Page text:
Some people don’t remember their dreams. Mine are so vivid that they have become at times their own reality, creating some very embarrassing moments.
When Larry and I first moved to Clifton Park in 1976, we didn’t know anyone. At the urging of Larry’s mom, a lifetime member of Hadassah, I joined the fairly new but very active Clifton Park chapter. The very first meeting I attended, I sat with a group of women who were also newcomers to the community. We became friends, and several of us became pregnant the same year. We attended Lamaze classes together, went to each other’s son’s bris, and attended La Leche League meetings together. Yes, 1978 was a bumper year for Clifton Park Hadassah babies.
When my son Adam was around eighteen months old, that core of Hadassah mothers, along with a few other friends, formed a playgroup for our children. Each week, we would take turns dropping off our child with the designated mother at ten o’clock in the morning. Seven of us would go off on our merry way, free from toddler responsibilities for two blissful hours. The assigned mother would organize activities for the day’s playgroup. During the winter months, the children played with toys, participated in an arts and crafts project, or enjoyed a story time. In the summer, the children went outside and played on the swing sets or in sandboxes. The mom-in-charge fed the children lunch—usually peanut butter and jelly sandwiches, fruit juice and cookies. By twelve noon, the playgroup mom was more than ready to hand the visiting children back to their own mothers.
The group went well, and the children, for the most part, played well together. Yes, there were the expected outbursts and tantrums and fights.But this arrangement worked well for both the children and the mothers.
The eight of us became good friends, so I was saddened to hear that Fern, her husband Steve, and their son Marshall were moving to Chicago. I shared the news with my friend Diane during a phone call on a non-playgroup day.
Diane immediately questioned my information. “Are you sure?” she said. “I spoke to Fern yesterday, and she didn’t mention a thing about a move.”
“No,” I insisted. “Steve got a promotion with his company. Fern feels bad about leaving all her friends here, but she said this is an excellent opportunity for Steve. They are moving in two months.”
Diane was still doubtful. “Look, I have three-way calling on my phone. Let me get hold of Fern right now and the three of us can talk.”
I agreed and heard a few clicks and buzzes as Diane set up the conference call. We soon heard Fern’s hello.
“Hi Fern!” said Diane. “Marilyn was telling me that you are moving to Chicago!”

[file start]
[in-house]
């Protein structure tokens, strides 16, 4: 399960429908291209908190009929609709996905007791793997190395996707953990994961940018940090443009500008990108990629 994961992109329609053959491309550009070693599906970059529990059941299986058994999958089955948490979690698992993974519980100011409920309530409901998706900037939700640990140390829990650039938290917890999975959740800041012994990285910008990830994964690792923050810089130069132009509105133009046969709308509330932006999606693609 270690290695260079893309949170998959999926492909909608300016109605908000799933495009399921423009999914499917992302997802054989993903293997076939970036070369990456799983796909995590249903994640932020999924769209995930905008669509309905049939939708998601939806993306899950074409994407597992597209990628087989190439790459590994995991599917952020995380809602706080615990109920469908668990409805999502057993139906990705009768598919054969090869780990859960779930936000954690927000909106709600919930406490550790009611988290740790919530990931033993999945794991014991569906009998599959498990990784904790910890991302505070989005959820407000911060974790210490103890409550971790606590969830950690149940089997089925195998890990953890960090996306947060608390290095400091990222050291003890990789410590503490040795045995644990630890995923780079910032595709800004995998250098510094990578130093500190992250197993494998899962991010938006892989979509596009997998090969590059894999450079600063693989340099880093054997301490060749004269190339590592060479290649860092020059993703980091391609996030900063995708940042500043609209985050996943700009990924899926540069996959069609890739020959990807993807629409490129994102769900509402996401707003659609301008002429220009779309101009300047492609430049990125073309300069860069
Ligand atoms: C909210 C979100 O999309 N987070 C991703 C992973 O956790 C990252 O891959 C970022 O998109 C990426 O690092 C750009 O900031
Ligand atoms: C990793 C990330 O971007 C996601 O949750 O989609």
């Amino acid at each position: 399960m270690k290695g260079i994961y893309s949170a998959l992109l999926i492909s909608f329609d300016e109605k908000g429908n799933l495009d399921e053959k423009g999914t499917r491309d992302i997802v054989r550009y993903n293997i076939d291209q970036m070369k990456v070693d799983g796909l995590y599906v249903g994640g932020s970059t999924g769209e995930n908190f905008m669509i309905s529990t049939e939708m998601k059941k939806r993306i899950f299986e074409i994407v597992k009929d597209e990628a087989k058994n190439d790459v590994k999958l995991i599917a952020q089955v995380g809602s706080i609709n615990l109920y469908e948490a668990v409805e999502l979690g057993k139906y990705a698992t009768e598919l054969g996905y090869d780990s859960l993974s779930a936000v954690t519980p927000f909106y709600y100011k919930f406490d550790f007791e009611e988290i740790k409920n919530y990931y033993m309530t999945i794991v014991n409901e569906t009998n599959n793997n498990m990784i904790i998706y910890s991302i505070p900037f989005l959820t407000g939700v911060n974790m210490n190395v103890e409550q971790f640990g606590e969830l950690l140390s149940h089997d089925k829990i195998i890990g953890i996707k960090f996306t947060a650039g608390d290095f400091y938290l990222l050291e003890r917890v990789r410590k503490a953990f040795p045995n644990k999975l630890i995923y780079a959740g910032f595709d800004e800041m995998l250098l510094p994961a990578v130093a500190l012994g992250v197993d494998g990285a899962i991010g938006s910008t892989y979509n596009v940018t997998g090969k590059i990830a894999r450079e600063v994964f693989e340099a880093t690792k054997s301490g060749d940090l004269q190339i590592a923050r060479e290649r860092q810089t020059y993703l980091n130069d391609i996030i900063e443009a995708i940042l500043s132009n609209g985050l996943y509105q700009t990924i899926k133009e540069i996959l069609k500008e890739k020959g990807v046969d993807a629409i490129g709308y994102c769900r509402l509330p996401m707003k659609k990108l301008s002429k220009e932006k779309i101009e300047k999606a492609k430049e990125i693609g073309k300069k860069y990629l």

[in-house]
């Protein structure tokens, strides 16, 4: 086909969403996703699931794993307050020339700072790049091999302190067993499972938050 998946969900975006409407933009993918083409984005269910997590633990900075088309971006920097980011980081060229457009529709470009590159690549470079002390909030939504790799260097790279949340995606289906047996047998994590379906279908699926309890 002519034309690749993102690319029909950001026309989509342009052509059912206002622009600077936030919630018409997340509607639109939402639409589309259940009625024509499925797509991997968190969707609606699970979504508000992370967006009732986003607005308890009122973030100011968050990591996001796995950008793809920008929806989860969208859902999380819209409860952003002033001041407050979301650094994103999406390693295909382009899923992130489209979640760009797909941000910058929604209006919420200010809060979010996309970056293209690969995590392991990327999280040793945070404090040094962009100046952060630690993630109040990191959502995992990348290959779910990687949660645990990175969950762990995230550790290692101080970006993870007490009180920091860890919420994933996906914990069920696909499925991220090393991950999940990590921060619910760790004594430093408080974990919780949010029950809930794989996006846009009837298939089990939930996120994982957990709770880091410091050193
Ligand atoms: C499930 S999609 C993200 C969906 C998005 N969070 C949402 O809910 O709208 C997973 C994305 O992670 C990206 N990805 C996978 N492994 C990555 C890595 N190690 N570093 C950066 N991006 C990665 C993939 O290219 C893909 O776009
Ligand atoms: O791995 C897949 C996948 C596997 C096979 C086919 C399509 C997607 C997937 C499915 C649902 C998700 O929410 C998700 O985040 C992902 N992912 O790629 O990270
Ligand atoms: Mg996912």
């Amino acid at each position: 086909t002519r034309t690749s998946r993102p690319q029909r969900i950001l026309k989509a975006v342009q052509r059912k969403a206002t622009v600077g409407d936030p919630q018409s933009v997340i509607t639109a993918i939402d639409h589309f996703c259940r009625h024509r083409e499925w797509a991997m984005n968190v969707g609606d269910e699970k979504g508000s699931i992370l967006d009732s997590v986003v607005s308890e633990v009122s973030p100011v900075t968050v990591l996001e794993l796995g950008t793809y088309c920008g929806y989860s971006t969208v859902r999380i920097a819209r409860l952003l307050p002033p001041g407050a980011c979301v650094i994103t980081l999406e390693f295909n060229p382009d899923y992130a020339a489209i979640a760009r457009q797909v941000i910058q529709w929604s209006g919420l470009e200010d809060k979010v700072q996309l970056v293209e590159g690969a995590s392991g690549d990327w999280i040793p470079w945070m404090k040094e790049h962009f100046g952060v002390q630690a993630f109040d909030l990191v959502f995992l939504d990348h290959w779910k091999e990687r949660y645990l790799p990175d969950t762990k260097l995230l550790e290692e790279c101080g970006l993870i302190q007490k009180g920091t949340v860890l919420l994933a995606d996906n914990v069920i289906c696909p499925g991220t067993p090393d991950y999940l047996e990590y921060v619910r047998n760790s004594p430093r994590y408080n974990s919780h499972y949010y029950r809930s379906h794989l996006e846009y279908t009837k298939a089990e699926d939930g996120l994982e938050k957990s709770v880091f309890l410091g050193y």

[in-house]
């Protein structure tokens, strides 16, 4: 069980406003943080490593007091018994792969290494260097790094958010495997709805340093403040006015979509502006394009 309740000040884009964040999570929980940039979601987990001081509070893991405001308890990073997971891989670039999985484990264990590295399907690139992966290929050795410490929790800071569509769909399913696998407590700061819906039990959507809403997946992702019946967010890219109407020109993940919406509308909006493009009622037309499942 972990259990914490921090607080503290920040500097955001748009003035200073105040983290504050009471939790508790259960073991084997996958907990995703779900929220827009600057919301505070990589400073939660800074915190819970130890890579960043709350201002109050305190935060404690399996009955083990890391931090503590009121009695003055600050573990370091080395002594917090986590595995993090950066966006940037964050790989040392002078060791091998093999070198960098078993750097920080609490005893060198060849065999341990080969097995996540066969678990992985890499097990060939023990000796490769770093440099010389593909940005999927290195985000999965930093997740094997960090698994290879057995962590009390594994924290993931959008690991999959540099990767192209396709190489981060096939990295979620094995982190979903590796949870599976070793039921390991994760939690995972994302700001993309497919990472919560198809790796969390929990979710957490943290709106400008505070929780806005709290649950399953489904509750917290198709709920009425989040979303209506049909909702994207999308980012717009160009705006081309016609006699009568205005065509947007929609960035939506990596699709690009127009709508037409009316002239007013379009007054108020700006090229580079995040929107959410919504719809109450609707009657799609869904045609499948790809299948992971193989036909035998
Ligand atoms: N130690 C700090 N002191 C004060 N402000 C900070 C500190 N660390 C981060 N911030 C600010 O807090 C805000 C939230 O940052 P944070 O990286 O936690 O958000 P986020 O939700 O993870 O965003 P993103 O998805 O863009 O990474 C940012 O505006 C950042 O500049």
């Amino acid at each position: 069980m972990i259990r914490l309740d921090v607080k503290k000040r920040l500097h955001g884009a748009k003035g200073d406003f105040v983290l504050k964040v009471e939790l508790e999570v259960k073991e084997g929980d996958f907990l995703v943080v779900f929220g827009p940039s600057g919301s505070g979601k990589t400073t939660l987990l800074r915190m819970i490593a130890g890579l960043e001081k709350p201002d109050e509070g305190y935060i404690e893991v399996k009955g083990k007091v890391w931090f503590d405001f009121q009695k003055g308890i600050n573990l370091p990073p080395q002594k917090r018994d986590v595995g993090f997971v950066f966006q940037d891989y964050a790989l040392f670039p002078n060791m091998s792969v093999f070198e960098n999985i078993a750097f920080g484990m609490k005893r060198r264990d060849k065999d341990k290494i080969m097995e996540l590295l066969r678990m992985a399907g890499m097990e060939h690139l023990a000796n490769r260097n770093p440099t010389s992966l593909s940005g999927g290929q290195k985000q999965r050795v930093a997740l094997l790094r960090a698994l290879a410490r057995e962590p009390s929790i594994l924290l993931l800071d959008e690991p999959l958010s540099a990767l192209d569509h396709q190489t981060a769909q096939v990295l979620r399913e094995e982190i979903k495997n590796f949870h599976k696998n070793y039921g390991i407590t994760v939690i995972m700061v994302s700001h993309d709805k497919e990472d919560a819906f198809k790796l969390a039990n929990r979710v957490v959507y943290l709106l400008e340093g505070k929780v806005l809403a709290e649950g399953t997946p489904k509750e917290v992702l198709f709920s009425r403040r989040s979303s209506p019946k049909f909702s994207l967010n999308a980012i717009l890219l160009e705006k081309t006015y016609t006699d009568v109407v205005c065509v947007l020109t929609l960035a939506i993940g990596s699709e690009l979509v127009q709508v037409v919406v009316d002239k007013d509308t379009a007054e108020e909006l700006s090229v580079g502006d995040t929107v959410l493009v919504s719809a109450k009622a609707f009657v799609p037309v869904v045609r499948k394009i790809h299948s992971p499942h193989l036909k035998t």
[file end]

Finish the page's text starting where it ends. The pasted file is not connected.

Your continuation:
“I’m not moving to Chicago,” Fern immediately responded. “Where did you hear that, Marilyn?”
“We talked yesterday, I responded. “You told me all about Steve’s promotion and his transfer.”
“What promotion?” Fern said. “As far as I know, we are staying put in Clifton Park.”
It was just at that moment that the circumstances of my “conversation” with Fern fell into place. Horrified, I realized that this entire episode had taken place in a dream I had experienced the night before. Every moment of that dream came rushing back to me.
“Oh my G-d!”I exclaimed. “I am so very sorry! This whole conversation took place in my sleep!”
I was totally embarrassed. I stuttered my way through apologies to both Fern and Diane. They understood—as much as they could understand that this crazy lady couldn’t distinguish dreams from reality. And what if Fern thought it was ‘wishful thinking’?
All of the mothers in that playgroup remained friends through our children’s nursery school years that followed. Three years later, some of us mothers, who all delivered younger siblings in 1981, formed another playgroup with the same positive results.
Many of us joined the same synagogue. Even after some moved out of the area, we continued to stay in touch. We attended each other’s children’s bar and bat mitzvahs, rejoiced in their successes in high school and college, comforted each other during the sad times, and shared each other’s joy in our former toddlers’ marriages and the births of each other’s grandchildren. Obviously, Fern and her family didn’t move to Chicago. She and Steve still live in the same house that housed our sons’ playgroup over thirty-five years ago. She is currently president of Sisterhood and is stepping up to the plate to become the next president of Congregation Beth Shalom.
I still clearly remember the “conversation” I had with Fern. After that incident, I was a little more careful after waking up from a vivid dream. I have checked myself several times over the years, realizing that I was about to pull another “Fern Moment.” But I also remember our playgroup and the friendships that grew from those once-a-week get-togethers.